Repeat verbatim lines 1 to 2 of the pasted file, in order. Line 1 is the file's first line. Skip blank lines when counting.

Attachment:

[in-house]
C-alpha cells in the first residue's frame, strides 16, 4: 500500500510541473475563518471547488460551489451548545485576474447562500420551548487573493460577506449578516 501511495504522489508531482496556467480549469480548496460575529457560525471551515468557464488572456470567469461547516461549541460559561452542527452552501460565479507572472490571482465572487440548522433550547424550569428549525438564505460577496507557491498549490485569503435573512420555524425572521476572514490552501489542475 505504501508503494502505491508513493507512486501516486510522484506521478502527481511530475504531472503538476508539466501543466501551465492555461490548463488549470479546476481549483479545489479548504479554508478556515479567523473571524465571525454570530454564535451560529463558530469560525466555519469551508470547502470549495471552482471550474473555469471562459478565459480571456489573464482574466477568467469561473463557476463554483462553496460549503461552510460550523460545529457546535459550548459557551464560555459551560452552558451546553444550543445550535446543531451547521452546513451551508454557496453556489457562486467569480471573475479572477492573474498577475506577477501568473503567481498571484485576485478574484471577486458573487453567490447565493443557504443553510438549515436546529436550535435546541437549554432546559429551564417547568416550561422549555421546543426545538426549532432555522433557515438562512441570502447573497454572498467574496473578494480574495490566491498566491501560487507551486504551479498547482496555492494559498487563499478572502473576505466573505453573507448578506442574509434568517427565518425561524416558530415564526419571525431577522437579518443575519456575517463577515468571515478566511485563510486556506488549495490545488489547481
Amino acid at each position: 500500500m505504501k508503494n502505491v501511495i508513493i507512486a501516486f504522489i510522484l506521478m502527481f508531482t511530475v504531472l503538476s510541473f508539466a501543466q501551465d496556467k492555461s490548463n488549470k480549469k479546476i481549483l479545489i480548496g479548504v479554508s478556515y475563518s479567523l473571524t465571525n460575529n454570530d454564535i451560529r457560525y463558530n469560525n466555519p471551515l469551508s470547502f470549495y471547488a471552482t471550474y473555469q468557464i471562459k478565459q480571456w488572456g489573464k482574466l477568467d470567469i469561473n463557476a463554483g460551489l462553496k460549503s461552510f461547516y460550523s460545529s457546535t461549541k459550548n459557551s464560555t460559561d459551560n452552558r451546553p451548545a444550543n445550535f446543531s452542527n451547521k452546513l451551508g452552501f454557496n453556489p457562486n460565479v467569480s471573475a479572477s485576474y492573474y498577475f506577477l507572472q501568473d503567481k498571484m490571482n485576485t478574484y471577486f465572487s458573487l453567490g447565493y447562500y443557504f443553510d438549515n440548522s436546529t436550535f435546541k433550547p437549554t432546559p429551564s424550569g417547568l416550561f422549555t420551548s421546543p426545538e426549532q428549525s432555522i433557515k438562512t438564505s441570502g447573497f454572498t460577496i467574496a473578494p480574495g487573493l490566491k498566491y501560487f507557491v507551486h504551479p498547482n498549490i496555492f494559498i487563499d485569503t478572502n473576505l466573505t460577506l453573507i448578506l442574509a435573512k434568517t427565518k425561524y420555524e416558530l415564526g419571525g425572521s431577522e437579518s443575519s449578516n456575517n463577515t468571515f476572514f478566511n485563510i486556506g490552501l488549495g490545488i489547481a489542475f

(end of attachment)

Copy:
[in-house]
C-alpha cells in the first residue's frame, strides 16, 4: 500500500510541473475563518471547488460551489451548545485576474447562500420551548487573493460577506449578516 501511495504522489508531482496556467480549469480548496460575529457560525471551515468557464488572456470567469461547516461549541460559561452542527452552501460565479507572472490571482465572487440548522433550547424550569428549525438564505460577496507557491498549490485569503435573512420555524425572521476572514490552501489542475 505504501508503494502505491508513493507512486501516486510522484506521478502527481511530475504531472503538476508539466501543466501551465492555461490548463488549470479546476481549483479545489479548504479554508478556515479567523473571524465571525454570530454564535451560529463558530469560525466555519469551508470547502470549495471552482471550474473555469471562459478565459480571456489573464482574466477568467469561473463557476463554483462553496460549503461552510460550523460545529457546535459550548459557551464560555459551560452552558451546553444550543445550535446543531451547521452546513451551508454557496453556489457562486467569480471573475479572477492573474498577475506577477501568473503567481498571484485576485478574484471577486458573487453567490447565493443557504443553510438549515436546529436550535435546541437549554432546559429551564417547568416550561422549555421546543426545538426549532432555522433557515438562512441570502447573497454572498467574496473578494480574495490566491498566491501560487507551486504551479498547482496555492494559498487563499478572502473576505466573505453573507448578506442574509434568517427565518425561524416558530415564526419571525431577522437579518443575519456575517463577515468571515478566511485563510486556506488549495490545488489547481